In 2013 Russia’s foreign policy has finally assumed a new quality, something which will probably last. This foreign policy makes Russia much more of an international player than ever before in the last quarter-century.
The 20th anniversary of Russia’s Constitution and the Russian president’s State of the Nation Address delivered before the Federal Assembly are an opportune moment to sum up the state of Russia in 2013 and look ahead, in terms of its political system, economic, foreign, and security policies.
The recent reports in the U.S. media suggest that Russia has violated the INF Treaty seem to echo, at a new stage, previous claims made almost six months ago. At that time, questions arose in connection with the Rubezh missile flight tests and assumptions were made that the Rubezh missiles are actually intermediate-range missiles.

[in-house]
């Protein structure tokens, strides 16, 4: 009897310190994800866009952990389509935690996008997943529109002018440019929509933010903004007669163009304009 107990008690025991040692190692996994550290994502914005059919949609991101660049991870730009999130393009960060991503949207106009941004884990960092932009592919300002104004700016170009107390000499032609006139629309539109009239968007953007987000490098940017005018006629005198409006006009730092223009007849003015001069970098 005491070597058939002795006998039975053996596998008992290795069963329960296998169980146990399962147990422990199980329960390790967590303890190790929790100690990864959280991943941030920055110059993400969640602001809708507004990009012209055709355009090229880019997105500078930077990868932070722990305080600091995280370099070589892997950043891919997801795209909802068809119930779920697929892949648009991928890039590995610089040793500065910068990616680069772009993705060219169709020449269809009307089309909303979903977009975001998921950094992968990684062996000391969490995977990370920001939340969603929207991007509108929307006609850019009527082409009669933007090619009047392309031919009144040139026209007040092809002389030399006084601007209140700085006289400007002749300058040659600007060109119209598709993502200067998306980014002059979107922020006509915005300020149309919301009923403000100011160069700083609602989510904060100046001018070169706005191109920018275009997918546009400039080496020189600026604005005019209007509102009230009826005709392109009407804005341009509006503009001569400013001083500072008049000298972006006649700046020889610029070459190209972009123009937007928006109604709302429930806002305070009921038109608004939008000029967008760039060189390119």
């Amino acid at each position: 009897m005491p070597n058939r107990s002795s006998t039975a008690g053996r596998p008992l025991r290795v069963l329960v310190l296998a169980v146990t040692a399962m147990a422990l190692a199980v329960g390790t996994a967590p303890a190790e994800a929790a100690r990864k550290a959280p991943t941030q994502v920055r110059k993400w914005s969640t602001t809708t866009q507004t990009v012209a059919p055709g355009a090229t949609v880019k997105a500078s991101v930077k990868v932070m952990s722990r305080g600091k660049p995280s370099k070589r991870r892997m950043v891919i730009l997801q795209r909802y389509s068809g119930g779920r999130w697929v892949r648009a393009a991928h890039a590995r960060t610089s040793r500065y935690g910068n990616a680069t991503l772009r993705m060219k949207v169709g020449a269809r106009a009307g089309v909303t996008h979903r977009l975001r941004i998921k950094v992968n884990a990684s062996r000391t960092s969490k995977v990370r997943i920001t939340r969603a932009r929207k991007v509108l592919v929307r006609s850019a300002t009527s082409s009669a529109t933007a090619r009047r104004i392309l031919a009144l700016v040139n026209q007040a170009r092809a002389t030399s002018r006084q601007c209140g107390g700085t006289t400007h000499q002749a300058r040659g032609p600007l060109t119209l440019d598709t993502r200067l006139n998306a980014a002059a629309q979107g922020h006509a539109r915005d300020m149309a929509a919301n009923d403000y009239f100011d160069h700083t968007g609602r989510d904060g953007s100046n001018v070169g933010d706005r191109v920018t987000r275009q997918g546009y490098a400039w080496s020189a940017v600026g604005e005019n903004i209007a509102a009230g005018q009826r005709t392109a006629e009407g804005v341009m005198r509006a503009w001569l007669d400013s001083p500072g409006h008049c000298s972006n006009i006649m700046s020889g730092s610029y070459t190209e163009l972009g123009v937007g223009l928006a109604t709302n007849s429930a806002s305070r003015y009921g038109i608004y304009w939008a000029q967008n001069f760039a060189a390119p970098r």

The dramatic developments in Geneva last week demonstrate that the Iranian nuclear issue can be resolved. The details of the future accord are very important, and they may become sticking points for international diplomacy.
Title VIII, also known as the Program for Research and Training on Eastern Europe and Eurasia did not receive funding for the 2013 fiscal year. It has been a proven success in the past. If given the proper funding, Title VIII may continue to be so in the future.
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